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Where is the Baby: The New Definition of Social Studies

by Anatoli Rapoport, Purdue University 

The new definition of social studies is based on understanding of the importance of inquiry-based approach in education, development and application of critical thinking skills, critical literacy, multiple perspectives, and active engagement in civil discourse and civic life of a community. It justifiably includes a distinguished global perspective by focusing on global civic life, global responsibilities, human rights and the just world. I, however, decided to pen this text not to outline what IS in the new definition, but what is NOT there. 

Civic competence. Civic competence that combines knowledge, skills, and dispositions that allow a person function in a community for the good of the community and serves as a common denominator in the evaluation of person’s role in the community, is a critical factor for the development of a society. The new definition lists essential elements of civic competence, namely knowledge and skills, but avoids the more comprehensive term “civic competence.”

Decision making. Paraphrasing Shirley Engle, inquiry now is the heart of social studies. But… what is the purpose of inquiry? Inquiry for the sake of inquiry? What is the purpose of “examination of vast human experiences through the generation of questions”? What is the purpose of “collecting and analyzing evidence from credible sources” or “consideration of multiple perspectives”? All these steps of inquiry, as well as the inquiry itself, are necessary for making a decision. Decision that is reasoned and informed by examined human experience, evidence from credible sources and consideration of multiple perspectives. Why then the sole purpose of inquiry-based process, that is informed and reasoned decision, is not emphasized in the new definition? 

Democracy/democratic. The 1916 report of the National Education Association Committee on the Social Studies that was probably the most influential document in the history of social studies in the United States, recommended that the first truly Social Studies course in high school that integrates several social science disciplines would be “Problems of Democracy.” Democracy, problems of democratic development, democratic society and democratic citizenship have been the focus of social studies since its origin in 1915-1916. To strip the definition and purpose of social studies of its democratic education component now, when only 3 years ago we all witnessed a clear attempt to end the democratic experiment in the United States and keep observing almost daily sometimes implicit but more and more often explicit efforts to reverse democratic development in the nation, is a mistake. Name another area in school curriculum that teaches students basic principles of democratic development and democratic government. It’s us. It’s only us in social studies. And the most recent events tell us that we are not doing it well. Instead of dropping the idea of democratic citizenship from the definition, NCSS should have placed more emphasis on the role of social studies as practically the only area  that provides democratic education in school.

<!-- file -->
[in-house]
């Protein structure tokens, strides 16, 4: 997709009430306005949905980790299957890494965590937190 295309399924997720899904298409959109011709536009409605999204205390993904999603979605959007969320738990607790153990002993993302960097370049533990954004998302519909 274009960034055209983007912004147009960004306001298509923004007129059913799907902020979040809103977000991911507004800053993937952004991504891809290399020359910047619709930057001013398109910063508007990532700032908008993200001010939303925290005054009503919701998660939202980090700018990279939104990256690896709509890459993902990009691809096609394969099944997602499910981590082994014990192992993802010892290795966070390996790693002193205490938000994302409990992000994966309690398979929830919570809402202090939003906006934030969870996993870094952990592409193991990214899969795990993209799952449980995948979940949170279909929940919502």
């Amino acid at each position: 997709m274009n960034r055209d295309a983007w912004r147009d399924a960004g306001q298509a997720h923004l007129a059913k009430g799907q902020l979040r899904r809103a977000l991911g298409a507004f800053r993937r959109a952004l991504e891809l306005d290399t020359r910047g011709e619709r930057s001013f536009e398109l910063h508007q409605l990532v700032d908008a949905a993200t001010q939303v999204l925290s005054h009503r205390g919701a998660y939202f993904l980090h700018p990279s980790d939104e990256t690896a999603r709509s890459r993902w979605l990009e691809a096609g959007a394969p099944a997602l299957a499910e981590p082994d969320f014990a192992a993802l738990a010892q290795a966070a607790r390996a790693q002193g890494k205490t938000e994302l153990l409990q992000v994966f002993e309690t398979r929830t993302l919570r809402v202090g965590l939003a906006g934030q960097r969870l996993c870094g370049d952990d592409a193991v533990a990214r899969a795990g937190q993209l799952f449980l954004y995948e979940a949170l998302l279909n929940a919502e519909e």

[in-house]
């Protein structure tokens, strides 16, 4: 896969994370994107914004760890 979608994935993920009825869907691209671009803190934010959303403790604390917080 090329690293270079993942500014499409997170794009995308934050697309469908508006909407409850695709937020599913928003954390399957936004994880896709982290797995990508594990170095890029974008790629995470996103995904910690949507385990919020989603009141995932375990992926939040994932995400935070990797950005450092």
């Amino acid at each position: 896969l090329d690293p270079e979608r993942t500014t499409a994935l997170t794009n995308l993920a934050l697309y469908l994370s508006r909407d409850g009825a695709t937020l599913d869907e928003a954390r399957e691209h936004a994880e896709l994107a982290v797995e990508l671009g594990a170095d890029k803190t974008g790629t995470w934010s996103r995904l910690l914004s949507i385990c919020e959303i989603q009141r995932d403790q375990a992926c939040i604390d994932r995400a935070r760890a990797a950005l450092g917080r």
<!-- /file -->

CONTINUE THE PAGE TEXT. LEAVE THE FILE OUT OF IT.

Citizenship. Absence of any reference to citizenship seems to be the most glaring omission in the new definition. Every semester, I start my Secondary Social Studies Methods course by asking students to carefully read the 1992 definition and purpose of social studies and tell me what word they believe is missing. The word that I ask my students to add to that definition is “good.”  “The primary purpose of social studies is to help young people develop the ability to make informed and reasoned decisions… as [GOOD] citizens of a culturally diverse, democratic society in an interdependent world.” We all are citizens, but are we good citizens? Preparation for civic life is obviously an important function of social studies education. I argue, however, that good productive and active citizenship is more than being prepared for local, national and global civic life. One can be prepared for a “lifelong practice of civil discourse and civic engagement in the community,” but does this make them a part of a community?  Citizenship is defined as membership in a community, local, regional, national, or global. Good citizenship implies active engagement in the community, not only readiness to engage. Readiness for civic life and good citizenship are seemingly similar concepts, but by substituting one for the other we remove an important element of personal  connection to a community. 

Much has changed since 1992. There is no doubt that social studies needed a definition that would reflect changes in society and educational practices. But when I read the new definition, I keep asking myself if the National Council has not thrown the baby with the bathwater.